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Ukraine foreign minister Dmytro Kuleba: “We will not withdraw from Bakhmut”

In an exclusive interview with the New Statesman, Kuleba also denies the Ukrainian government had any involvement in the Nord Stream pipeline attack.

By Ido Vock

Ukraine’s foreign minister has said that the country’s forces will not voluntarily withdraw from Bakhmut, the embattled town in the country’s Donbas region, which has been the target of a ferocious, months-long attack by Russian forces.

In an exclusive interview with Bruno Maçães for the New Statesman, which will be published in full on Saturday (11 March), Dmytro Kuleba pledged to “defend every square metre” of Bakhmut. Acknowledging the high number of casualties that Ukraine is suffering for comparatively little benefit, Kuleba argued that cities to the west, such as Slovyansk and Kramatorsk, would be Russia’s next targets if Ukraine were to surrender Bakhmut.

“People feel emotionally stressed. [They feel it is] too emotionally difficult, too devastating, too painful to watch but they don’t understand that if you do that and you withdraw from Bakhmut to the new defence lines, the same intensity of fighting will just move deeper into Ukraine,” Kuleba said. “This is why militarily it makes sense to defend the city, to defend the lines as long as [we] can do that. We will defend Bakhmut as long as we can because it makes sense from a strategic point of view.”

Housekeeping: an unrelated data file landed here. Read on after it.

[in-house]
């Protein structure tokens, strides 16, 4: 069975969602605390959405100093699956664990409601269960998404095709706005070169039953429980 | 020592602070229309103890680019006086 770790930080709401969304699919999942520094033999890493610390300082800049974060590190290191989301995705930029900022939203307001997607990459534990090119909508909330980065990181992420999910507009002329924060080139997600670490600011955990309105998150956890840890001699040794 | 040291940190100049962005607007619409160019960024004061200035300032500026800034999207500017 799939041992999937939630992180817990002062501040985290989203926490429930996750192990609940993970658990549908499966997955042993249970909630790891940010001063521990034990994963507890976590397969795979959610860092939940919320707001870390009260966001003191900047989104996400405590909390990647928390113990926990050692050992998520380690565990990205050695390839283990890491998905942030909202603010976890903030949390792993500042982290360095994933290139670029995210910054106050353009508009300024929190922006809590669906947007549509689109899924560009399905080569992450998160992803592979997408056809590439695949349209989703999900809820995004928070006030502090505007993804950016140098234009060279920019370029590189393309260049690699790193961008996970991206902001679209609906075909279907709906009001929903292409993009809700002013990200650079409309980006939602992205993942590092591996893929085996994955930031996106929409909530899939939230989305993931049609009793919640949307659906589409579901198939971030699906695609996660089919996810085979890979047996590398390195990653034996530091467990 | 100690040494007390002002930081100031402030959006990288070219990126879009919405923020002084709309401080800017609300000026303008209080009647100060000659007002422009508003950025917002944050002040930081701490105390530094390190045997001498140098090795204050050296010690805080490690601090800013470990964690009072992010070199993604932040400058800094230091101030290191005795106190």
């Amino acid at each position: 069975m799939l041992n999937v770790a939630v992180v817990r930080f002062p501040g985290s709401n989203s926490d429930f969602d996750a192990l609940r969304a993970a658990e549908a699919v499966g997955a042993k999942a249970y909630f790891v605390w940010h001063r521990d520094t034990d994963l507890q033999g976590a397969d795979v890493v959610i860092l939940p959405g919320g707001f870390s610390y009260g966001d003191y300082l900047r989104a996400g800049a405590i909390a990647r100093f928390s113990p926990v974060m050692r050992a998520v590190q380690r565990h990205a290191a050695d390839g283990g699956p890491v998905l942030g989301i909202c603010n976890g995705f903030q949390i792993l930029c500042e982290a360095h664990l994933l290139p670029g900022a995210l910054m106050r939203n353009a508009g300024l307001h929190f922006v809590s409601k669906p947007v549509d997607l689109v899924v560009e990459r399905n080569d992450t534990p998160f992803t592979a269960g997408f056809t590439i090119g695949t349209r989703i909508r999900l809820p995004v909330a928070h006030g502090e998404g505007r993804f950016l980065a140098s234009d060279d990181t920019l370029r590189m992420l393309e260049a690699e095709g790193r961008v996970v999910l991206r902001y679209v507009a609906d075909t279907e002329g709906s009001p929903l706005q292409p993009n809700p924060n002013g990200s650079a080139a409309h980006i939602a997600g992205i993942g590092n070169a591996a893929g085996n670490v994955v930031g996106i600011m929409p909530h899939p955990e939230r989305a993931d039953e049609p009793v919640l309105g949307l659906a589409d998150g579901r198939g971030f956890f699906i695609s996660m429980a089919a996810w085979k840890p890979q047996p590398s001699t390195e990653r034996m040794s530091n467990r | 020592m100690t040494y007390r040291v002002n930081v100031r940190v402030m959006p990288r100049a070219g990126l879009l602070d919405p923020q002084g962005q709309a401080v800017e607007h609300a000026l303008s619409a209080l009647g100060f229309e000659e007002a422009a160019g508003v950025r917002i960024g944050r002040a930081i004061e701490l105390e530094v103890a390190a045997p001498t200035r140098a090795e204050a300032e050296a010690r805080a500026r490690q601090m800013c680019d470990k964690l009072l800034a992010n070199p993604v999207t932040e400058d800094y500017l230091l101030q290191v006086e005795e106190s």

In the same interview, Kuleba denied that President Volodymyr Zelensky’s government was behind last September’s attacks on the Nord Stream pipelines in the Baltic Sea, rendering them unusable. He said that “the Ukrainian government has nothing to do” with the series of undersea explosions, which were attributed to a pro-Ukrainian group by media reports on 7 March, citing Western intelligence.

“The media reports attributing this attack to private pro-Ukrainian groups causes a lot of damage as it casts [a] shadow on Ukraine,” Kuleba told the New Statesman. He added that the sources who spoke to the media “are inflicting damage on the perception of Ukraine in its struggle against Russian aggression”.

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Kuleba does, however, believe that the explosions might have been a false-flag operation to incriminate Ukraine. “It’s definitely one of the possibilities,” he said.

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There is no evidence to suggest that the attacks were the work of a pro-Ukrainian group unaffiliated to the Ukrainian government, according to the foreign minister. “It’s the first time that I am hearing a story of a secret Ukrainian or pro-Ukrainian group that is able to conduct operations of this scale and sophistication,” Kuleba said.

Bruno Maçaes’s full interview with Dmytro Kuleba – in which they discuss the war, what Ukraine thinks of Donald Trump’s proposal for peace, Kyiv’s relationship with Beijing, and more – will be available to read on the New Statesman website on Saturday 11 March. 

Read more:

“Russia cannot afford to lose, so we need a kind of a victory”: Sergey Karaganov on what Putin wants

The backlash against Vladimir Putin’s war strategy begins

No, Russia isn’t about to break apart

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